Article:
Have a look at the Learning Series Video Tips for using a bumGenius Pocket Cloth Diaper with Newborn to learn two specific hacks to make this diaper fit well and decrease the incidence of leaking during the newborn phase.  The video was created before the 4.0’s were released but the concepts are transferable and work well on both the 3.0s and 4.0s.

Are you a bumGenius fan?

Have you rocked your cloth diaper laundry yet?

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I know, I know.  We’ve been talking a LOT about this stuff.

But it works, it really works!

Want some, don’t you? Click here to grab a coupon code.  It’s only valid until Sunday and our stock will go fast.

Try it and then come back to us and tell us how much you love it.

Leaking Diapers? Common Reasons AND Fixes

cryingbabyOne of the most common frustrations for cloth diapering parents and one of the most common reasons we know of why parents decide to quit cloth diapering is leaks.

But leaks are fixable – and often easily so. Read on for a checklist to see how you can keep your baby AND his clothes dry.

Typically, leaks happen because of issues related to fit, size, absorbency, or because bits of the diaper are peeking outside the diaper cover.
Also, leaks commonly happen when a baby is “in between” sizes or when a “one-size” diaper is too big on an itty-bitty newborn.
Let’s look at each of these scenarios by itself:

FIT: Each baby’s shape and size is different. Some babies are long and lean and some have those lovely rolls of baby fat around their thighs. Thus, even though two babies may be the same weight, the same diaper will fit them differently. Basically, just make sure that once your diaper is on that there are no gaps anywhere around the thighs or back of your baby. Everything should be tight, snug, and secure (and don’t worry – it’s difficult to get a diaper too tight.)

A second, though less common, “fit” issue is with how a diaper is sewn in the legs. On some babies, certain diapers will tend to “roll up” at the thighs and this can cause liquid to wick out. If you see any “inner” part of the diaper showing, such as fleece or cotton, try to roll it or tuck it back into place.

SIZE: It may seem obvious, but make sure you’re using the right size diaper. If the diaper is too big, there will be gaps around the legs or back where pee and poo can escape. (Gaps may be obvious or not. Basically, if you can easily fit more than one finger in between the elastic of the diaper and your baby’s leg, liquids will have no problem getting out.)

Likewise, if the diaper is too small, the elastic around the legs and back may get stretched too much and they can’t do their job of containing everything. Often diapers that are too small also have a very low rise over the crotch. Especially with boys, this can mean there’s just not enough diaper where the liquid wants to go and the leaks will happen at the front.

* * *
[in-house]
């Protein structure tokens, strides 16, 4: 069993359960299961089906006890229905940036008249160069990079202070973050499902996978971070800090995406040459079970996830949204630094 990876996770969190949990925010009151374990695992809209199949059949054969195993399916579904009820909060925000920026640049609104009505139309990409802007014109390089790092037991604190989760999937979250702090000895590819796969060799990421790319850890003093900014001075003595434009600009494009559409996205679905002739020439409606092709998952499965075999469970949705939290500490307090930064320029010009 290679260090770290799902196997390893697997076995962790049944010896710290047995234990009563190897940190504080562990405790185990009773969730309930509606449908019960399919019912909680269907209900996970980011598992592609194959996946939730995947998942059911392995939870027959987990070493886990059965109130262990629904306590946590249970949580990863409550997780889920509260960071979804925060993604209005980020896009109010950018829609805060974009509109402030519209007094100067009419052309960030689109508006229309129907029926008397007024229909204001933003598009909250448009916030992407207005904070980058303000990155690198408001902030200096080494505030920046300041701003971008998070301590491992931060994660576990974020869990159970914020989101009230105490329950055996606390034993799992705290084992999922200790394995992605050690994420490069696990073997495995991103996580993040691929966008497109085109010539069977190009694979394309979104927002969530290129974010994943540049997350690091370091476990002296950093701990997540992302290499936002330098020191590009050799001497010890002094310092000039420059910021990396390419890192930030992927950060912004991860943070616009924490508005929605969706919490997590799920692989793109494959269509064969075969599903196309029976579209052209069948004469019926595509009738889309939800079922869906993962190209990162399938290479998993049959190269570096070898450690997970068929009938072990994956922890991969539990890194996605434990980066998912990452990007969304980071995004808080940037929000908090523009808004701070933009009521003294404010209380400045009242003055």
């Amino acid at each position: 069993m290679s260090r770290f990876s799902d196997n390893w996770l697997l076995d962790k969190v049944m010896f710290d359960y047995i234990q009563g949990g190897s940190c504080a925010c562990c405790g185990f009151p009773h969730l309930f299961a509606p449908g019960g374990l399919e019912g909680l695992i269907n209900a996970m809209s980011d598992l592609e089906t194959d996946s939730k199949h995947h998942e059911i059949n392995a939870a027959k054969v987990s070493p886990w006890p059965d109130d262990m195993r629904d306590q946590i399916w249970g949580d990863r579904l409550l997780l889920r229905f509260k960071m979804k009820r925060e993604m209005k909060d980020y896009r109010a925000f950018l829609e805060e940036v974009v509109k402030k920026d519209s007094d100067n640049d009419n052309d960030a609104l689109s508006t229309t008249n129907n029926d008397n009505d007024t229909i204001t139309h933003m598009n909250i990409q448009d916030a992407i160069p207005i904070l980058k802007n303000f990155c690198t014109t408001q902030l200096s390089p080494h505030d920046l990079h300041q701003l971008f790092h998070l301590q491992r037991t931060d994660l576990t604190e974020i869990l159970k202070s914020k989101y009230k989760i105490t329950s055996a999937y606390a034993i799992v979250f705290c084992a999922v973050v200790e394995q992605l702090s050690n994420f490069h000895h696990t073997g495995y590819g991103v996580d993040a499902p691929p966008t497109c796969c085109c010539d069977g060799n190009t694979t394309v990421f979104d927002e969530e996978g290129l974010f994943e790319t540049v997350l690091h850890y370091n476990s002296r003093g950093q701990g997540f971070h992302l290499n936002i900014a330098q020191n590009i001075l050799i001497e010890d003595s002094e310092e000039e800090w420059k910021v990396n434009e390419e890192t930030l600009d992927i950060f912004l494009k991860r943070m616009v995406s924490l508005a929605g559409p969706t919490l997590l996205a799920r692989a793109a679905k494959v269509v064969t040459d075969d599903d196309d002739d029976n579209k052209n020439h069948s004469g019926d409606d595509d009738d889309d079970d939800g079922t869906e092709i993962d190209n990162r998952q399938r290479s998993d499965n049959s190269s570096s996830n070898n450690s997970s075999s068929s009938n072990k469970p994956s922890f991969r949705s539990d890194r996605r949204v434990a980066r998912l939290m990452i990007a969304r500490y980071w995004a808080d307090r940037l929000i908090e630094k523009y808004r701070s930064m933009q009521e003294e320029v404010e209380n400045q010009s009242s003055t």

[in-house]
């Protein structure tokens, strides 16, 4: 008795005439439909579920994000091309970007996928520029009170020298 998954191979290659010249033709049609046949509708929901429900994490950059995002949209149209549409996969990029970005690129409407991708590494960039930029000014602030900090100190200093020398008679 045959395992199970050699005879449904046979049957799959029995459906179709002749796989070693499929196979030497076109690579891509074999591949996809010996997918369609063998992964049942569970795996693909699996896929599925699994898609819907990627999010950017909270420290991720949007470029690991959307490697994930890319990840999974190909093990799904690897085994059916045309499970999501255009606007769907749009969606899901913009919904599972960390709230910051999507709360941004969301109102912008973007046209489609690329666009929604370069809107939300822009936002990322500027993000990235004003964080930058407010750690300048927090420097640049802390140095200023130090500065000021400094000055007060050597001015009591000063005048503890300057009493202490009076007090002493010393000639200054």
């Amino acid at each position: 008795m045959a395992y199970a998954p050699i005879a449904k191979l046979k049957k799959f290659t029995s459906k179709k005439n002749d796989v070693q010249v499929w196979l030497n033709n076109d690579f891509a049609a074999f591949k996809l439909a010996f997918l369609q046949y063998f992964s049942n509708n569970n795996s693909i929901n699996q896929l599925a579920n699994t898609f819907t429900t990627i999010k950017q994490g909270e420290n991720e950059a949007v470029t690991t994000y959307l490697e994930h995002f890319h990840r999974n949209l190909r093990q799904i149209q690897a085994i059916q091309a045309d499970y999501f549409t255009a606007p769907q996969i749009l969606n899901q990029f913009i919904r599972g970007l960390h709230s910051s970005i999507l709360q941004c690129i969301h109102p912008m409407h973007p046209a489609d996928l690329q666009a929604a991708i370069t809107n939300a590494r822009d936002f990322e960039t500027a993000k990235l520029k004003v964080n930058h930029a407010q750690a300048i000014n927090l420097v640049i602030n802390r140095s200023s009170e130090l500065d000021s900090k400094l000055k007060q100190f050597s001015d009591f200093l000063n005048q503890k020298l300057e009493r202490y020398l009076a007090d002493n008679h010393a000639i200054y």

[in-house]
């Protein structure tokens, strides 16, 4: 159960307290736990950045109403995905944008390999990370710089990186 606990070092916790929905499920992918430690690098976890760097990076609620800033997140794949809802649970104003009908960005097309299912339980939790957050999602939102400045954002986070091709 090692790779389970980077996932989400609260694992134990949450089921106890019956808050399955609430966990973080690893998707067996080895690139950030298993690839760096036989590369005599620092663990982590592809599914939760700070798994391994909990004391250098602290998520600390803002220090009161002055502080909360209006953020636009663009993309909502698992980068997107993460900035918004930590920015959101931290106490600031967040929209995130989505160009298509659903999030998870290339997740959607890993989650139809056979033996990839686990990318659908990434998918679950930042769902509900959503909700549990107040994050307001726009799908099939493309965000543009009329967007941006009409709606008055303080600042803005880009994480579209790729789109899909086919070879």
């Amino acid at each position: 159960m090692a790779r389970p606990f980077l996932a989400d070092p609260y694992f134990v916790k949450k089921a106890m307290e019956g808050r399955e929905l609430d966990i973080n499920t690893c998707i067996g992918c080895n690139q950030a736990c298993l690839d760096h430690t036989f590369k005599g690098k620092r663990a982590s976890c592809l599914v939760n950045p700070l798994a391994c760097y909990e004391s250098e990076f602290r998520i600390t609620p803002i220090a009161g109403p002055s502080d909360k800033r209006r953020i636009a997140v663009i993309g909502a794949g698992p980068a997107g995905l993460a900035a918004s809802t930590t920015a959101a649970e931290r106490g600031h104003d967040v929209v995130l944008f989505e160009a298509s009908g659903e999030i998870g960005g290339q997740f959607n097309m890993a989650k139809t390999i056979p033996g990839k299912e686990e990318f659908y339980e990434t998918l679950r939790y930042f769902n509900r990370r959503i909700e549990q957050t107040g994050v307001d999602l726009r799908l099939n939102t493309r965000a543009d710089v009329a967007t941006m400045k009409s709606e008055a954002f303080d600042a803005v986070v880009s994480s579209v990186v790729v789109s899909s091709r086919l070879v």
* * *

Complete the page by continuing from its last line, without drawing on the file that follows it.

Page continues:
The fix? Check for gaps, over-stretched elastic, and your diaper’s rise and adjust which size diaper you use accordingly. If you are “in between” sizes, where a “small” is too small and a “medium” is too big, consider adding a bit of bulk, such as a doubler, or changing the brand or type of cover you use, which often fit differently, to get you through those two or three interim weeks.

ABSORBENCY: As a baby goes from a newborn to toddler, the amount and frequency of the baby’s wetting changes. Typically, as a baby grows she will pee less often but with a greater quantity. Thus, make sure you are using a diaper with adequate absorbency for your baby. If you need to increase the absorbency but aren’t ready to switch to a different size, add a doubler or two.  Also, if you use pocket diapers, consider adding an entire prefold or flatfor night time leaks.

“TUCKAGE”: This one is especially easy to fix and is incredibly common, even among experienced cloth diaperers. “Tuckage,” while perhaps not even a real word (darn!), merely refers to the times when a bit of the diaper doesn’t get tucked into the cover during the diaper change. Especially when you’ve got a wiggly baby, it can be difficult to remember to check that everything is tucked securely inside the cover, but this one step will make sure everything stays dry!

BAGGY ONE-SIZE DIAPERS ON NEWBORNS: One-size cloth diapers can be real budget-savers and a great way to only have to buy diapers once in your baby’s diapering lifetime. However, they can be too baggy in the newborn days. In this case, we recommend adding a hemp/cotton cloth wipe folded in half. This will add some bulk, but it will improve the fit until your baby fills out the diaper a bit more.

Here are a few products that seem to excel at keeping frustrating leaks at bay:
FuzziBunz UNIQUE one-size cloth diaper
Bummis Super Brite covers
Tots Bots Easy Fit All in One cloth diaper in Hook & Loop or Snaps

Have you solved your leaking problems in a creative way? Please let us know! We’d love to pass your advice on to other parents.